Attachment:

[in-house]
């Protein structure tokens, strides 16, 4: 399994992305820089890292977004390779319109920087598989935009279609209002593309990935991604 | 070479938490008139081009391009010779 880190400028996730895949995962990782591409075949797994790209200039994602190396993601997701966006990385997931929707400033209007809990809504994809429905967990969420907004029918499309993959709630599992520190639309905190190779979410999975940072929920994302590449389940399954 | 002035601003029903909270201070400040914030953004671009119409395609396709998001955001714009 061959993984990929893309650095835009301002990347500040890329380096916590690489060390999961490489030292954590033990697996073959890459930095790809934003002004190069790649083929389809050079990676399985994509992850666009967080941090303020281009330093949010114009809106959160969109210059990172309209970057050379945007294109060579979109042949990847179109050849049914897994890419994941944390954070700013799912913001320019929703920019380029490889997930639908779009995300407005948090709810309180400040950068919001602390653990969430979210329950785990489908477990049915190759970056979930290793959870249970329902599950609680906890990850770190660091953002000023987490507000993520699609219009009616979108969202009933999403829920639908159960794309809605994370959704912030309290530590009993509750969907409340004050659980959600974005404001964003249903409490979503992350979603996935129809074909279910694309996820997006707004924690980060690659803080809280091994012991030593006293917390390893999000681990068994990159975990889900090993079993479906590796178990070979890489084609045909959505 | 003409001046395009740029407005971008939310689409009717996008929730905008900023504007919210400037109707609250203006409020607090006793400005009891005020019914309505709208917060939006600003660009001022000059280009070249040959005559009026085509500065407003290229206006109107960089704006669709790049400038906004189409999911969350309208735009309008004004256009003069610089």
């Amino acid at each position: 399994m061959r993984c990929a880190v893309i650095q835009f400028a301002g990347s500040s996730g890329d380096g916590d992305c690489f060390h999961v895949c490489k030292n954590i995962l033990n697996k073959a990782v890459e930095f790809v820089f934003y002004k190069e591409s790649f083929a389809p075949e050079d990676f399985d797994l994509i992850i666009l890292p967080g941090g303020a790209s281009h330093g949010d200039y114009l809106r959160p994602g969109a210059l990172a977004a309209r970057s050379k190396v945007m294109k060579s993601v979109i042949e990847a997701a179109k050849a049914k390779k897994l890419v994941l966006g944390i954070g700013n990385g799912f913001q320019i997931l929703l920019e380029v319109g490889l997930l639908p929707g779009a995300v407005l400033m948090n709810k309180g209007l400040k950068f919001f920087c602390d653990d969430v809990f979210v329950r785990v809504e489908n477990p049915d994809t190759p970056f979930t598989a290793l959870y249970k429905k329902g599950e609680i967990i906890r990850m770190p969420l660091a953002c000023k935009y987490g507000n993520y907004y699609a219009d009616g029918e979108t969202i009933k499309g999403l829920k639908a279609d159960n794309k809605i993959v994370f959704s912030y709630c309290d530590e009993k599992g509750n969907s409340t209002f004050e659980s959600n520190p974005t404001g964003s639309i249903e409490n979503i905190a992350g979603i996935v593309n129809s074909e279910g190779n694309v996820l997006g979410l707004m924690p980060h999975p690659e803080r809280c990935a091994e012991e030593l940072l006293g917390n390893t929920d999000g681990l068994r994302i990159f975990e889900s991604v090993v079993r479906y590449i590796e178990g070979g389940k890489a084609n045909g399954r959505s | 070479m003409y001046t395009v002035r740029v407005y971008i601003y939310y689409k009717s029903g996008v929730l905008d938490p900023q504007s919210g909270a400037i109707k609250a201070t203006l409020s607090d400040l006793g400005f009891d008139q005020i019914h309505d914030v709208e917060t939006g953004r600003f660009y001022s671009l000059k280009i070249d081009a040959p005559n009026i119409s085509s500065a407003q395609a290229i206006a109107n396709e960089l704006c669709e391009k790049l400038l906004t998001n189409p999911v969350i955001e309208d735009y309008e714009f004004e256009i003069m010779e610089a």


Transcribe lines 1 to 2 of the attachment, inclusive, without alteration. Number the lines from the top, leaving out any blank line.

[in-house]
């Protein structure tokens, strides 16, 4: 399994992305820089890292977004390779319109920087598989935009279609209002593309990935991604 | 070479938490008139081009391009010779 880190400028996730895949995962990782591409075949797994790209200039994602190396993601997701966006990385997931929707400033209007809990809504994809429905967990969420907004029918499309993959709630599992520190639309905190190779979410999975940072929920994302590449389940399954 | 002035601003029903909270201070400040914030953004671009119409395609396709998001955001714009 061959993984990929893309650095835009301002990347500040890329380096916590690489060390999961490489030292954590033990697996073959890459930095790809934003002004190069790649083929389809050079990676399985994509992850666009967080941090303020281009330093949010114009809106959160969109210059990172309209970057050379945007294109060579979109042949990847179109050849049914897994890419994941944390954070700013799912913001320019929703920019380029490889997930639908779009995300407005948090709810309180400040950068919001602390653990969430979210329950785990489908477990049915190759970056979930290793959870249970329902599950609680906890990850770190660091953002000023987490507000993520699609219009009616979108969202009933999403829920639908159960794309809605994370959704912030309290530590009993509750969907409340004050659980959600974005404001964003249903409490979503992350979603996935129809074909279910694309996820997006707004924690980060690659803080809280091994012991030593006293917390390893999000681990068994990159975990889900090993079993479906590796178990070979890489084609045909959505 | 003409001046395009740029407005971008939310689409009717996008929730905008900023504007919210400037109707609250203006409020607090006793400005009891005020019914309505709208917060939006600003660009001022000059280009070249040959005559009026085509500065407003290229206006109107960089704006669709790049400038906004189409999911969350309208735009309008004004256009003069610089």